Eskimo malware exploits Amazon's Twitch user accounts

Twitch, Amazon's (NASDAQ:AMZN) new $1 billion acquisition geared toward giving the company a way into the user-generated video content market, has been on the receiving end of a slew of recent malware attacks, and they're not designed to steal credit card information.

Security firm F-Secure was recently alerted to the malware attacks targeting Twitch users through the platform's chat feature when a concerned user reported that automated bots, or users without human operators, were advertising raffles to dupe players into clicking a link that would transmit the malware through a Windows binary file. The raffle incentive? Rare in-game items for titles such as "Counter Strike: Global Offensive."

These rare items and in-game currency are highly valued by players and translate into real-world profitability for those selling off the digital commodities for actual money. Players can store those items on Steam, an online gaming platform and community where users have a wallet, armory and inventory. Steam can also link to Twitch accounts, and the malware exploits the community framework and sells off user products for a quick, cheap profit then makes a clean break.

The scheme works something like this: The link provided by the Twitch bot leads users to a Java program requesting a name and email address. Once provided, users are relayed to an on-screen notification that says, "Congratulations, you have joined this week's raffle. We will contact you by email if you win!"

However, the email address and name don't actually go anywhere, and once the link is clicked, the malware, known as Eskimo, essentially hijacks the user's account and uses an algorithm to pillage in-game goods. The algorithm takes a screenshot; adds new friends in Steam; accepts pending friend requests in Steam; initiates trading with new friends in Steam; buys items if the user has money; sends a trade offer; accepts pending trade transactions; and sells items at a discount in the market.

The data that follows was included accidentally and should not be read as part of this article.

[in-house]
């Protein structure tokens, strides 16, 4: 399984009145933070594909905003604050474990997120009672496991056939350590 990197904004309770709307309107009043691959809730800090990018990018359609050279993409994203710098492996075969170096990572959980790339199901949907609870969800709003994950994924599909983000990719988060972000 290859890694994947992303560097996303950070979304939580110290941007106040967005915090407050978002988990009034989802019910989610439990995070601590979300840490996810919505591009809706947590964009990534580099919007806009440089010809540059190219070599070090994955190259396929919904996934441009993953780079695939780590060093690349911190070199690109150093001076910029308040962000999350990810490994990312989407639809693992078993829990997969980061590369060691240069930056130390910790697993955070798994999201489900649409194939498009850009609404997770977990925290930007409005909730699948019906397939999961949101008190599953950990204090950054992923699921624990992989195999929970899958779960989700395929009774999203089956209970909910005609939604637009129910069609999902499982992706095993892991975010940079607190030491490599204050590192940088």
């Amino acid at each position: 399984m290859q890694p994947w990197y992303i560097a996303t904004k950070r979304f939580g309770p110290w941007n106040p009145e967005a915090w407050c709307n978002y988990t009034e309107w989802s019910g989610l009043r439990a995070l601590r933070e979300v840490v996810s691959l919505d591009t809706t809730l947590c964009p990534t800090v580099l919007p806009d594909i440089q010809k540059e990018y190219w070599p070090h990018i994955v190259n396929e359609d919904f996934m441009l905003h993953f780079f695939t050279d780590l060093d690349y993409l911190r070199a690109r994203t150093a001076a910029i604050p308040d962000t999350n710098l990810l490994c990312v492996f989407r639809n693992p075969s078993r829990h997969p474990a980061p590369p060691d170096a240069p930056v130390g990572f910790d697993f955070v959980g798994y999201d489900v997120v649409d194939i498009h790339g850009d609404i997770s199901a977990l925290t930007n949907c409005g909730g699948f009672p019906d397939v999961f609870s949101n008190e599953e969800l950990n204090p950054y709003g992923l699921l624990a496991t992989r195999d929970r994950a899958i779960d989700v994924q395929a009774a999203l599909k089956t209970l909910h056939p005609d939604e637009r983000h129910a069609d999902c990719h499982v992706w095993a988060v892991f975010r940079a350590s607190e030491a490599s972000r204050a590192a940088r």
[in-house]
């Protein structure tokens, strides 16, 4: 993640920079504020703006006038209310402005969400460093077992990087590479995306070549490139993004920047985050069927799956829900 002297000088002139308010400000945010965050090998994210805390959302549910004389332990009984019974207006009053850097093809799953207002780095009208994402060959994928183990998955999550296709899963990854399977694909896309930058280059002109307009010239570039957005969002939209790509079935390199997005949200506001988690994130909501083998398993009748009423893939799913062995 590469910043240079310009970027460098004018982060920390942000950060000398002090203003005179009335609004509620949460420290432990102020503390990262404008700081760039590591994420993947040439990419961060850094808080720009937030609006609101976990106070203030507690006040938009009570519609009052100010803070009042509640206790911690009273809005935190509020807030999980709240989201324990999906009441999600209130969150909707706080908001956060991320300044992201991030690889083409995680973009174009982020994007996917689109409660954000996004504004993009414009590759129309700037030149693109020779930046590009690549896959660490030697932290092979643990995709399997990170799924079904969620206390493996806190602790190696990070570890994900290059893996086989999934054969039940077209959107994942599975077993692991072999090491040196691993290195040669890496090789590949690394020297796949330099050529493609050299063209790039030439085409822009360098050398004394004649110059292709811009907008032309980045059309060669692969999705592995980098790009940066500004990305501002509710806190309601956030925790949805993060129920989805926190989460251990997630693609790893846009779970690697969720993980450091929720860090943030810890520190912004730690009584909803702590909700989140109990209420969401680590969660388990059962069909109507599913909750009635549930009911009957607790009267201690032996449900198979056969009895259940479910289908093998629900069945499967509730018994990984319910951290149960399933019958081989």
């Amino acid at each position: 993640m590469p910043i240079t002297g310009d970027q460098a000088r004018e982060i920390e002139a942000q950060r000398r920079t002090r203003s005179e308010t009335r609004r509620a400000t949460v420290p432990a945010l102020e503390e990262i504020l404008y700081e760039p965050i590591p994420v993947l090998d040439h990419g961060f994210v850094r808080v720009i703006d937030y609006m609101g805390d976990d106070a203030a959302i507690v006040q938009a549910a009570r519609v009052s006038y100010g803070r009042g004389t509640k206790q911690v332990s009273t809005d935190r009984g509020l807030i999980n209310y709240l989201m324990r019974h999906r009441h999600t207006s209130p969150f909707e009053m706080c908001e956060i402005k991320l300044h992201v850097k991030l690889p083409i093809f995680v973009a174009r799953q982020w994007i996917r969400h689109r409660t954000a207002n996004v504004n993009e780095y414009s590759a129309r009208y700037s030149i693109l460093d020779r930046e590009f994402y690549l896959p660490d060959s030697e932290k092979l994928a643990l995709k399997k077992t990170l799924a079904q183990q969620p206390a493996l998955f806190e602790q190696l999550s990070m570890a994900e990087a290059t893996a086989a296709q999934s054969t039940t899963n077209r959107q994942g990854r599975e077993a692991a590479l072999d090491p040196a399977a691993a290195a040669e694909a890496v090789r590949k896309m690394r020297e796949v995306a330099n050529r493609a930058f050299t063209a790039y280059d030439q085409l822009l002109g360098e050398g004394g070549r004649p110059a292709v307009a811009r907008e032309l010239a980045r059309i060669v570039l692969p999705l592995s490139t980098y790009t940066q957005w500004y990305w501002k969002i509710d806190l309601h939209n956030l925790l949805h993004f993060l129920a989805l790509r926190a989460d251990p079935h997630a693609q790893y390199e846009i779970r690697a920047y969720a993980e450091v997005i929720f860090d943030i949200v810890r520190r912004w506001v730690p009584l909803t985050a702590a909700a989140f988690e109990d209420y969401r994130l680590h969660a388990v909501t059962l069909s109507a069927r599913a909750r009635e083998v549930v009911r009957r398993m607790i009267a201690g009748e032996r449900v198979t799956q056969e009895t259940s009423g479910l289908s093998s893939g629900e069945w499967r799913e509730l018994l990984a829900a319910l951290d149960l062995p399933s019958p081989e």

Imagine if someone anonymously controlled your brain and had you sell off your house, your clothes, and your furniture, and then made you give them all of your valuables and money, including what you made on the sales you didn't want to conduct, before releasing you to your newfound destitution. That's essentially what this program does to gamers, and though it's "just a game," the ensuing profits for the culprit behind the malware and the loss for the user are very real.

In January, The Washington Post reported that Amazon's cloud computing service was a "hornet's nest," holding some of the most prolific malware distributors on the Internet, meaning Twitch's little infestation may not do much to alleviate the security stigma attaching itself to the Amazon empire.

Of the 10 most notorious malware sites, four are hosted on Amazon Web Services, including the top dog, DownloadInstantly[dot]com. The report, issued by IT security service provider Solutionary, came a week after Amazon's cloud program was found to be hosting a platform for a botnet that pilfered personal information from what could be millions of LinkedIn subscribers.

Amazon is hardly the only one suffering malware infiltrations. More than 1,000 U.S. businesses such as Target (NYSE:TGT) and Supervalu (NYSE:SVU) have been hit by a blight of "Backoff" malware affecting POS systems. The U.S. Secret Service and Department of Homeland Security have issued a warning that the Backoff POS malware may have infected more systems than previously believed.

For more:
-See this Washington Post article
-See this F-Secure report 

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The untold story of the Target data breach
'Dark web' malware escalating rate of cyber crime